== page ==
While there is no love lost between President Donald Trump and some media outlets, he received a surprising compliment from an unlikely newspaper source recently.
White House Correspondent Glenn Thrush of the New York Times praised Trump for handling press conferences better than his predecessor.
— 1A (@1a) April 24, 2017
“I do want to give Trump credit on things. I think one of the things that I think he’s doing better than Barack Obama are these press conferences and his outreach to individual reporters — even for organizations, like my own, that he criticizes,” Thrush said during an appearance on the WAMU/NPR program, 1A on Monday, titled “A Front Row Seat to Spin.”
“When Obama had press conferences, he had a single piece of white paper and he had six or seven organizations that he had pre-selected to call upon, and a lot of them were favorable to him,” he continued.
“Trump’s free-ranging press conferences, I think, are a lot more democratic than the way Obama conducted them,” Thrush added in the panel discussion with two other reporters, CNN’s Jim Acosta and The Washington Post’s Ashley Parker.
— Jim Acosta (@Acosta) April 24, 2017
While Acosta has had well-known clashes with the president and his Press Secretary Sean Spicer, Thrush and the Times have sparred with the administration as well. His positive remarks about Trump’s outreach to journalists are notable due to the contentious relationship between the president and the media, in particular the New York Times which he has often criticized.
Trump has opted out the White House Correspondents Dinner planned for Saturday, planning instead a ” BIG rally” in Pennsylvania. Acosta felt the president skipping the dinner will be a “missed opportunity.”
— 1A (@1a) April 24, 2017
And while the unlikely compliment of Trump from Thrush signaled a departure for the reporter and the liberal publication, some conservative media members were less than happy with the president earlier this week.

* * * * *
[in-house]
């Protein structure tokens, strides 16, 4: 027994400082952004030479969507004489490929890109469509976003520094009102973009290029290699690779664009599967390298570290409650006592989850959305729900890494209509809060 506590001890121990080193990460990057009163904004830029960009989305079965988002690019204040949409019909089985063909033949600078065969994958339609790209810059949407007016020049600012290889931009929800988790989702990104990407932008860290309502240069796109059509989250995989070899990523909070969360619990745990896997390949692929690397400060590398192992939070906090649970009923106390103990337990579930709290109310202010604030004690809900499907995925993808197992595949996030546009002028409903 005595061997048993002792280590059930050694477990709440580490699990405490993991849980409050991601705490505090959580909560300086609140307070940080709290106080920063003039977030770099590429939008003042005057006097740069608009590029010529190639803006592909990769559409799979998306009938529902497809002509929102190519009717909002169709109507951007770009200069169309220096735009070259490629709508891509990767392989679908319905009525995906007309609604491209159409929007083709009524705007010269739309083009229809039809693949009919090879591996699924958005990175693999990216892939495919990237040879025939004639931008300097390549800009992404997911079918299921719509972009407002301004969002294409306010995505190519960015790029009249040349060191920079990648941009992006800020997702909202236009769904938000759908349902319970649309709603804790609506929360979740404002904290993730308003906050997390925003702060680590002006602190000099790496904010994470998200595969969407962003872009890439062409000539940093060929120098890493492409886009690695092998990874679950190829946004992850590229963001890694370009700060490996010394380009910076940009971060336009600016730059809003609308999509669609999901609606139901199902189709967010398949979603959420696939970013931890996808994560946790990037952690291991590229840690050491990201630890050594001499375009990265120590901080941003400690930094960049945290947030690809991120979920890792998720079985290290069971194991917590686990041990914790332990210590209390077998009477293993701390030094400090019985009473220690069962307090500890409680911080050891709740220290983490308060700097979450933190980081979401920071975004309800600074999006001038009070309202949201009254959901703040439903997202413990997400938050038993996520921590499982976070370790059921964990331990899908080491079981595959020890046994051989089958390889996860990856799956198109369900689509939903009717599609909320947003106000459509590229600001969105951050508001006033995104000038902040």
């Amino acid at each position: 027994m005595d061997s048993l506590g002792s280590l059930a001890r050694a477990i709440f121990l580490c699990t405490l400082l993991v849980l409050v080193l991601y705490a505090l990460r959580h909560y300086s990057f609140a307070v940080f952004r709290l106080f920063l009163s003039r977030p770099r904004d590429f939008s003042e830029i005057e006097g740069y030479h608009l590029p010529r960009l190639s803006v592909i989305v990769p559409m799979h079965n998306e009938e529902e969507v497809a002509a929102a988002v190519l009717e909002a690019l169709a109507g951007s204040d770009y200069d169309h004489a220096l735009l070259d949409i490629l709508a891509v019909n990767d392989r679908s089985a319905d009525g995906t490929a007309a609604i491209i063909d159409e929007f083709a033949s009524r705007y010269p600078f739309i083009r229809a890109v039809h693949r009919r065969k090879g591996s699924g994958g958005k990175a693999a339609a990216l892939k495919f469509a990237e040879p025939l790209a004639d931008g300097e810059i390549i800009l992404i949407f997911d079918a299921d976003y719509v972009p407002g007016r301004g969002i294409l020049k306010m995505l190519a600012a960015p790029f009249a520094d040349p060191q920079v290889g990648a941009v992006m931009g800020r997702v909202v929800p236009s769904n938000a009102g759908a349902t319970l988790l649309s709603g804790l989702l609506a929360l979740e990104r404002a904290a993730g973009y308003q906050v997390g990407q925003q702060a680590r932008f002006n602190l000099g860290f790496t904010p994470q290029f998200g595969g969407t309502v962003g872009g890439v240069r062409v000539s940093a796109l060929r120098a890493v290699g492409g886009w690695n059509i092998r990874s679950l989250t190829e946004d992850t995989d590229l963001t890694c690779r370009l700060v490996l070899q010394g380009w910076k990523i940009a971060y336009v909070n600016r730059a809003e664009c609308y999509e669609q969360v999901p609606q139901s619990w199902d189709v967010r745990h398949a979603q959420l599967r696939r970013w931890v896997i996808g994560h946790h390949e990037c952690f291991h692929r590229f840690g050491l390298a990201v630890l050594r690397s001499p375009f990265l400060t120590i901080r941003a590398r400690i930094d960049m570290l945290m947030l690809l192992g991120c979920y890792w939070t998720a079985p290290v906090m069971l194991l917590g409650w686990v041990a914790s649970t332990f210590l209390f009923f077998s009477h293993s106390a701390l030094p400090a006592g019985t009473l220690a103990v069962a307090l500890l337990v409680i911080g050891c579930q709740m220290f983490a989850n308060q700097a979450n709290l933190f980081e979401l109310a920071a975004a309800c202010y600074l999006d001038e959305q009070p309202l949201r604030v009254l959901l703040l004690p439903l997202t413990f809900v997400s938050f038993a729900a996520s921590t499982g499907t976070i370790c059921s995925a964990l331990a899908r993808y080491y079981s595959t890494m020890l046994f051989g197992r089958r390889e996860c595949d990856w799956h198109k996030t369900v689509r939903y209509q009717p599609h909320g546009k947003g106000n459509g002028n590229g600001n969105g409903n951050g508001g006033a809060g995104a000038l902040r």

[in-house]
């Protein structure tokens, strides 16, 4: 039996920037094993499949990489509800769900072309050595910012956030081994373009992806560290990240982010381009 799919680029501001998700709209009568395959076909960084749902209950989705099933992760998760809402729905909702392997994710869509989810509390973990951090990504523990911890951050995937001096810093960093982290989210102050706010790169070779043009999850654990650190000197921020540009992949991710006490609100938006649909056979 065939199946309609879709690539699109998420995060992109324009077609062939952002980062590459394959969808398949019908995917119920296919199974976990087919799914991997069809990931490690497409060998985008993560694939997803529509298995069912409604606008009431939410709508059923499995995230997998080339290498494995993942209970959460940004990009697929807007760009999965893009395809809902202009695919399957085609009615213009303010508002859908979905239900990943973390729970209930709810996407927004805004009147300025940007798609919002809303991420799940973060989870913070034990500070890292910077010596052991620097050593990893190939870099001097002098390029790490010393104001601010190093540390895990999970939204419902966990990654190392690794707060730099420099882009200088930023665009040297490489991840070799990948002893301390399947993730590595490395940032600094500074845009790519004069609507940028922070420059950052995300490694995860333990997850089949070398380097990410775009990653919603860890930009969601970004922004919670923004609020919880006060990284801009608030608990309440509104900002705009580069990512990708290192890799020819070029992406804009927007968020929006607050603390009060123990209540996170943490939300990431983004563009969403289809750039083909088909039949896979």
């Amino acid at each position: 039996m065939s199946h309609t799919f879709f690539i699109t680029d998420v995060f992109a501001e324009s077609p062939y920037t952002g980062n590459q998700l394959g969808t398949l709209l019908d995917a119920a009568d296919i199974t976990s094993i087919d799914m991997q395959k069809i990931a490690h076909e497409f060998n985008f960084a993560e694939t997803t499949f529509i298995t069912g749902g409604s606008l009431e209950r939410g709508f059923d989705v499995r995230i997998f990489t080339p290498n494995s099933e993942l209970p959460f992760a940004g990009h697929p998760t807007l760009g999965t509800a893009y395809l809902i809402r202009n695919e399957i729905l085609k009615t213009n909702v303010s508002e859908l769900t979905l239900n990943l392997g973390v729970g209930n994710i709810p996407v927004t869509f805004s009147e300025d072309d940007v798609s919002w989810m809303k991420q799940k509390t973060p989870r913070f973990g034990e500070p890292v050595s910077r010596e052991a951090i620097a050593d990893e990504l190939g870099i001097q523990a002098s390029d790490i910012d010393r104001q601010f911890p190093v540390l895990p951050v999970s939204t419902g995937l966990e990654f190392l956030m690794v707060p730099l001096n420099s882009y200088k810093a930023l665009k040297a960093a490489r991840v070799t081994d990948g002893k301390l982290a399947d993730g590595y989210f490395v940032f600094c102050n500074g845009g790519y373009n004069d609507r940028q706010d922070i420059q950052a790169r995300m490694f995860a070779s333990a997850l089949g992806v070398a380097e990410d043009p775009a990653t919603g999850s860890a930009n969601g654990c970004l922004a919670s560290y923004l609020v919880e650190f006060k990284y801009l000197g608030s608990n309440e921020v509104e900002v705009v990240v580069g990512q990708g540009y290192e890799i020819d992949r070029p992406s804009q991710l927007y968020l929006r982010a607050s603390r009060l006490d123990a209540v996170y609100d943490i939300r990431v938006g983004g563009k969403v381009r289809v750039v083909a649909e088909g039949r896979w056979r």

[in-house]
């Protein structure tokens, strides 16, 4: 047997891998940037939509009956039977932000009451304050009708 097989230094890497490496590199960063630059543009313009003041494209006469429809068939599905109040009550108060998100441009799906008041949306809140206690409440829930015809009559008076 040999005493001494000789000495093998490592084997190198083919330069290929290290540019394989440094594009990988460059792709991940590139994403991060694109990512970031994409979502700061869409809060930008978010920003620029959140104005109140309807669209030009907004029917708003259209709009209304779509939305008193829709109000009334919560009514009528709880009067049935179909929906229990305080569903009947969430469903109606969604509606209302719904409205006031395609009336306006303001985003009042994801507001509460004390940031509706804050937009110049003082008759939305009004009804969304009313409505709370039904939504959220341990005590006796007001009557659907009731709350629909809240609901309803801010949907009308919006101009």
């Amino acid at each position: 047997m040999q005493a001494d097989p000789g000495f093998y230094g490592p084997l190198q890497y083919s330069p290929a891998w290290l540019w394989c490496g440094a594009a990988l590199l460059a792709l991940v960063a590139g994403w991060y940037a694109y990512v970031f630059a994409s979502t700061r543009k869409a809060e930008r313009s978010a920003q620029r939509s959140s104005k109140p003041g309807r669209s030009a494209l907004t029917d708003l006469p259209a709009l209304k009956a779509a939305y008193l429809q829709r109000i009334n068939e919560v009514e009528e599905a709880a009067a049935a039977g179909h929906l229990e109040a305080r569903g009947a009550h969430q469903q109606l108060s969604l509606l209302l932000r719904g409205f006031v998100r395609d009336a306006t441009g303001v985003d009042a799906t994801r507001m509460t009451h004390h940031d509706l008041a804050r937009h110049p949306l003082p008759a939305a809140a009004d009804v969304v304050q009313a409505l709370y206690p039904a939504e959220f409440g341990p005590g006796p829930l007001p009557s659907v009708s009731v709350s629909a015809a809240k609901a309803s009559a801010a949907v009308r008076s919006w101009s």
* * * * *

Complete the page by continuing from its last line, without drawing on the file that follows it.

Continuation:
About 30 conservative reporters, editors, columnists and radio personalities were invited to what they thought was an exclusive background briefing with the president on Monday, according to The Hill.
Thinking they could not attribute quotes to individual sources at the meeting, reporters were frustrated to learn otherwise after the event.
According to The Hill:
Representatives from Newsmax, Breitbart, Townhall, The Daily Caller and radio voices like Larry O’Connor and John Fredericks mingled with White House press secretary Sean Spicer, chief strategist Stephen Bannon, chief of staff Reince Priebus and the White House communications team.
Reporters were asked to surrender their cellphones before entering the Roosevelt Room, a meeting room in the West Wing across from the Oval Office. Their phones were stored in lockers outside the room.
One source said White House director of media affairs Helen Aguirre Ferre explained that phones had to be kept out because the Roosevelt Room is a SCIF, or a sensitive compartmented information facility, where officials view classified information.
The media members were aggravated to learn later that the meeting was, in fact, on the record and they could go ahead and quote sources. None of them, of course, had been able to record the conversations.
“The incompetence by the White House press staff does not serve the president’s interests well,” one person present at the event told The Hill.
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